Close this search box.

Arthurian Name Generator & Backstories

The view from the castle’s battlements filled Evaine with pride. Surely no siege would take hold when faced with the kingdom’s finest knights, their armor gleaming in the dawn sun.

Generate Names













Forge Your Own Name: Discover Our Name Suggestions & Backstories

Table of Contents

The appeal of Arthurian legends has lasted well over a thousand years, offering us both a glimpse of the past and a rich fantasy landscape filled with magic and valor. Setting a story within these worlds is sure to delight readers, whether you follow the escapades of knights or lead them on a journey to the Otherworld.

Good Arthurian Names

Many good Arthurian names are recognizable as ones still in use today, though variations have appeared throughout the intervening centuries. Medieval Celtic and French influences are common, as you’ll see in the following list, which makes Arthurian names enjoyably unusual to annunciate. Those documenting the legends also loved to play around with spellings, so you’re free to get as creative as you like with these!

  • Elyan        
  • Blanchefleur        
  • Meliot        
  • Laudine        
  • Accolon        
  • Helaine        
  • Gawain        
  • Enide        


A strong Welsh name that continues to be used today. Pronounced ‘Howl’, it would make an excellent name for a character who has a reputation for wolf-like hunting prowess.

  • Isolde        
  • Brunor        
  • Lamorak        
  • Caradoc        
  • Gwendoloena        
  • Aglovale        
  • Evaine        
  • Bors        
  • Esclabor        


Nimue’s mastery of arcane arts made her both awe-inspiring and deadly to Arthur and his contemporaries. An ideal name for a character with similar potential.

  • Cador        
  • Viviane        
  • Erec        
  • Modron        
  • Agravain        
  • Sebile        
  • Feirefiz        
  • Theomacha        
  • Geraint        


A name that provides foreshadowing for a character due to ride the waves of a tumultuous love affair.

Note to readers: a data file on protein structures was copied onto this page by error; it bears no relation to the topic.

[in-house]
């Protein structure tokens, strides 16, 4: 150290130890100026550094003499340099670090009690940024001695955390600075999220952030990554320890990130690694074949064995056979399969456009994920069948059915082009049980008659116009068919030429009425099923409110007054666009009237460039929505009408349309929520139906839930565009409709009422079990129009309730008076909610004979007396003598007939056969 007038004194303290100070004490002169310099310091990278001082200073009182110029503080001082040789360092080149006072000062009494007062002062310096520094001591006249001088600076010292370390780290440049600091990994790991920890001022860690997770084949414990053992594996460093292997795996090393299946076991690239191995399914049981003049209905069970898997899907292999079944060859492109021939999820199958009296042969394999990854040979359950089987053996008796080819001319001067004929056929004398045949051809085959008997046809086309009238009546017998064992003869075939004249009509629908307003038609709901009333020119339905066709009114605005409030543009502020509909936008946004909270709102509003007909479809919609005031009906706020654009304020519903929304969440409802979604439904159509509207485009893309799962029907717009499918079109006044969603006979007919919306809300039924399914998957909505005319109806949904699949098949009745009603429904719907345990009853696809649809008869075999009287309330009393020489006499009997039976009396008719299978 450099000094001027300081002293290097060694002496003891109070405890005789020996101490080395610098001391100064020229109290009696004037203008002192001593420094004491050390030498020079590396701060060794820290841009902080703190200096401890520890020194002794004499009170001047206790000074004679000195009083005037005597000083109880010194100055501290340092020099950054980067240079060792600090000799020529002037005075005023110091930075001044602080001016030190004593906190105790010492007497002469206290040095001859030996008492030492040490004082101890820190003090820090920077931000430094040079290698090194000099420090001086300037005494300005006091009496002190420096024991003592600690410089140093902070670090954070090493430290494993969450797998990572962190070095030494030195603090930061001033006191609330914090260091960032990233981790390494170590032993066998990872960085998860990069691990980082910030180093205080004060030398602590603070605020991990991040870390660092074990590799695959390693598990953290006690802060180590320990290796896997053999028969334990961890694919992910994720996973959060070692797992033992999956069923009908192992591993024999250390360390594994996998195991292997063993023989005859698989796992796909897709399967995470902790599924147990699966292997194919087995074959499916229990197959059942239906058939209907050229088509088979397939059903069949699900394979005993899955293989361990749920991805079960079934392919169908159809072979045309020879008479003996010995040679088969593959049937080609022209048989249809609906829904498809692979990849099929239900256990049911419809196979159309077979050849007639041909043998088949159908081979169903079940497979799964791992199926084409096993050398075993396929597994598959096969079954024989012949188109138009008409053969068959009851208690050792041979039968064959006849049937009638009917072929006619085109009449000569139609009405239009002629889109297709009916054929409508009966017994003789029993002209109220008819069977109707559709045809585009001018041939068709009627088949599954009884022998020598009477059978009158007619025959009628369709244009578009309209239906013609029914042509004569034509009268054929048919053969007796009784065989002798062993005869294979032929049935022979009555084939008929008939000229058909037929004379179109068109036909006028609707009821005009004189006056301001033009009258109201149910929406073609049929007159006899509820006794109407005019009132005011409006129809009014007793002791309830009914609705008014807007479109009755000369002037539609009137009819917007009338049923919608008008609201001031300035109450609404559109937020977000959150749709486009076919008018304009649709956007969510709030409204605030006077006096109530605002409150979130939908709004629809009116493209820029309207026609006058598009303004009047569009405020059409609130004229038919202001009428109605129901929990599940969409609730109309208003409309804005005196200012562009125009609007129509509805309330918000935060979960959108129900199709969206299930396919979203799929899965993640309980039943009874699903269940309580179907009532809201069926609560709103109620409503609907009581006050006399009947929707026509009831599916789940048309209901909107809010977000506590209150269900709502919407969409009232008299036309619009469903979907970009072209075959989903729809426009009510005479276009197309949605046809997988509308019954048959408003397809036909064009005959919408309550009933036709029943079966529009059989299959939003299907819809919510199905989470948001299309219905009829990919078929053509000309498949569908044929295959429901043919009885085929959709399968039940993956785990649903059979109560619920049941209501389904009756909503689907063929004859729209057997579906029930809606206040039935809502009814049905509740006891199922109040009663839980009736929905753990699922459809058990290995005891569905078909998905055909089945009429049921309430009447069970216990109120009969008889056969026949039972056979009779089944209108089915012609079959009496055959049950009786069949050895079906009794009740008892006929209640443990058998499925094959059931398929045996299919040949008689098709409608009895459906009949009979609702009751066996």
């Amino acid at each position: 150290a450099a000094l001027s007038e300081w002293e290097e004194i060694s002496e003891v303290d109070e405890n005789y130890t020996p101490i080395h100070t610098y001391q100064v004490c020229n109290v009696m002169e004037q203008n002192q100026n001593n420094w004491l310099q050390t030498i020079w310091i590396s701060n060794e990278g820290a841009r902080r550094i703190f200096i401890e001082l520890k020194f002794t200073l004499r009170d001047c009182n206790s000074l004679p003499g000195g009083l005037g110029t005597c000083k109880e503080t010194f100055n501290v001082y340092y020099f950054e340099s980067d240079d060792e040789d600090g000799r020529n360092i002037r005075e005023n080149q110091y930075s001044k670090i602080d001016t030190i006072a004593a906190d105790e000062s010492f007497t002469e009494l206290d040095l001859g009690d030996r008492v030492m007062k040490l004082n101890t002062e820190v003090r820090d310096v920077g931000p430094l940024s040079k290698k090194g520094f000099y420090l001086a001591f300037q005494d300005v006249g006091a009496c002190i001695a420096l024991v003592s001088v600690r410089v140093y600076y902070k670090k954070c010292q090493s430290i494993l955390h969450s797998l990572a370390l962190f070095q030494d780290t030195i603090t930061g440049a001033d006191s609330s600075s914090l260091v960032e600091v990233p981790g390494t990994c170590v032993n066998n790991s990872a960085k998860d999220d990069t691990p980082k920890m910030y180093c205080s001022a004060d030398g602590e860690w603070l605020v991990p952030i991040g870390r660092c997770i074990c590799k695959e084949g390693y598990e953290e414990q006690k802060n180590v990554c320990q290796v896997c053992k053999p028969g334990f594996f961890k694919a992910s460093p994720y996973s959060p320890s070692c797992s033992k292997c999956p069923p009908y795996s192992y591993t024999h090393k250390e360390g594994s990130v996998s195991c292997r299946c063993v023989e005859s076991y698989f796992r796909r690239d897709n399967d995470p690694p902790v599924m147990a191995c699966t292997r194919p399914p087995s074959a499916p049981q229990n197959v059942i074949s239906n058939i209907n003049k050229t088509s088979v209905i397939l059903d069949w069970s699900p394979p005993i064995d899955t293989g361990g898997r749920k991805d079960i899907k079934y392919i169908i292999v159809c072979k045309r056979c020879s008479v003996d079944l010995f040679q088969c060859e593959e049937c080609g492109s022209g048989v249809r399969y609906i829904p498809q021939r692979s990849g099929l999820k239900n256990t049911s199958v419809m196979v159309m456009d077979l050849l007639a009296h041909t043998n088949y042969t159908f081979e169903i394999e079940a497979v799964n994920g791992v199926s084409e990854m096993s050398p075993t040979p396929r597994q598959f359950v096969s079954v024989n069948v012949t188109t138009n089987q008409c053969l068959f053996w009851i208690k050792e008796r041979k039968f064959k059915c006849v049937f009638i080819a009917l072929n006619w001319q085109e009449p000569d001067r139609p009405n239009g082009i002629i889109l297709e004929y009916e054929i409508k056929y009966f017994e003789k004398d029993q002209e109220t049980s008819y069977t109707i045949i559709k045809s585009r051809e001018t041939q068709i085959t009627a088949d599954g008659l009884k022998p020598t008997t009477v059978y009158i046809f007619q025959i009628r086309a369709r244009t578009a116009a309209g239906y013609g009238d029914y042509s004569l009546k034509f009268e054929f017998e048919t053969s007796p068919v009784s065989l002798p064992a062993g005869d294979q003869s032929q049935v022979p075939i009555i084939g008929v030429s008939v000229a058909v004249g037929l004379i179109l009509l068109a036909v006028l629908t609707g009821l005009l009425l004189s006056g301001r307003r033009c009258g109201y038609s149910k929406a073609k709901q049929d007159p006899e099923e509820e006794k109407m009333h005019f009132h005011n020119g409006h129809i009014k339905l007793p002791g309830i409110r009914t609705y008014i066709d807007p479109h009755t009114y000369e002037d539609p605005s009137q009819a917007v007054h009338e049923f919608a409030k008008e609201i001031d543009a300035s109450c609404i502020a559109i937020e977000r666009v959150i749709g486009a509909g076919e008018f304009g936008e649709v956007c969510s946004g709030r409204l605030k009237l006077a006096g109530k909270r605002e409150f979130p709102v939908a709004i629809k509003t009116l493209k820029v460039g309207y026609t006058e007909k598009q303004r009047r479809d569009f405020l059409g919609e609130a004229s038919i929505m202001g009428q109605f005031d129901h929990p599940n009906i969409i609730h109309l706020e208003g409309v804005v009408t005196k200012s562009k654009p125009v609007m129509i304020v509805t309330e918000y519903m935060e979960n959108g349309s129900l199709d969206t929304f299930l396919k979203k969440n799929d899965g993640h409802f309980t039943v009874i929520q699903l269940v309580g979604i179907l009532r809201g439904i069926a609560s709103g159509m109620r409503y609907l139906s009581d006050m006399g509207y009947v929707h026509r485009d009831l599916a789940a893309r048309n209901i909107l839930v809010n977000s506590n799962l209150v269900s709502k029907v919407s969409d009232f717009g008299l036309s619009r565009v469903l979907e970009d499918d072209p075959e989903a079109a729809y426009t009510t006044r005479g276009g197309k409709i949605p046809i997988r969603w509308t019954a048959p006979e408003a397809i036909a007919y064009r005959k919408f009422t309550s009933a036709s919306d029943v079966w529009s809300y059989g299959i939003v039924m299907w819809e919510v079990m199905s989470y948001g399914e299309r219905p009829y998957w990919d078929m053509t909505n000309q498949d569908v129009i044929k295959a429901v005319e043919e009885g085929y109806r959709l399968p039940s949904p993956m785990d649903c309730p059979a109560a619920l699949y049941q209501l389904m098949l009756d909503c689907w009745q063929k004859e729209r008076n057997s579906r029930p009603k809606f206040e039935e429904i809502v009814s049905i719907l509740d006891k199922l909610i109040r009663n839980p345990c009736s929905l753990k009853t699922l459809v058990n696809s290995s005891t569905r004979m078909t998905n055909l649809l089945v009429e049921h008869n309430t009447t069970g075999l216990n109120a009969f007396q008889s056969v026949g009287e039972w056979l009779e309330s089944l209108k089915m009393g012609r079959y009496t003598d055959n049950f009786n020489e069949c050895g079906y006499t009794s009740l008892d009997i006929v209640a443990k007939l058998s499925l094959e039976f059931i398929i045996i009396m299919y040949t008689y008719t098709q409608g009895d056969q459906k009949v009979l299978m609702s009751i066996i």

• Moronoe        
  • Claudin        
  • Pellinore        
  • Arturus        
  • Elaine        
  • Gaheris        
  • Thitis        
  • Landevale        
  • Perceval        


Caelia the faerie queene would make an excellent namesake for one who walks the line between worlds, with privileged access to the secrets of Annwn.

  • Griflet        
  • Helizabel        
  • Bagdemagus        
  • Eigyr        
  • Constantine        
  • Morfydd        
  • Galahad        
  • Morgana        
  • Leodegrance        


Any modern Celt will tell you the significance of this name, shared as it is with the great Owain Glyndŵr, the last bastion of Welsh independence.

  • Nyneve        
  • Dagonet        
  • Guinevak        
  • Bedivere        
  • Gingalain        
  • Lucan        
  • Glytonea        
  • Urien        


Though Tyronoe’s status as a blood witch may make this name seem like an ill-fate choice, her role in trying to heal Arthur in his final days makes her a worthy namesake for any mage.

  • Gornemant        
  • Heliabel        
  • Dinadan        
  • Igraine        
  • Galeschin        
  • Morgause        
  • Lionel        


While many a knight sought battles among men to achieve glory, Severause focussed his skills on monsters that threatened the realm. A strong name for a swordsman with similar tastes.

  • Dindrane        
  • Beldwyr        
  • Penarddun        
  • Ector        
  • Olwen        
  • Galehault        
  • Safir        
  • Luned        

It can be daunting to add new twists to tales that have been around for a millennium, but choosing good names is a worthwhile first step to immerse yourself in Arthurian storytelling. You could also use one of these names for a unique character in a contemporary setting. Let me know your creative plans in the comments, as well as any of these options you particularly like. Share this article with the knights of your own round table too!

Picture of Cassidy Ferrari
Cassidy Ferrari
D&D is a creative practice for me, in which I can explore everything from the surreal to the divine. I like to use names as a storytelling device, so every interaction helps players to build a stronger mental image of the world. I hope that my articles for Codex Nomina help you have more fun with fantasy names!

Leave a Reply

Your email address will not be published. Required fields are marked *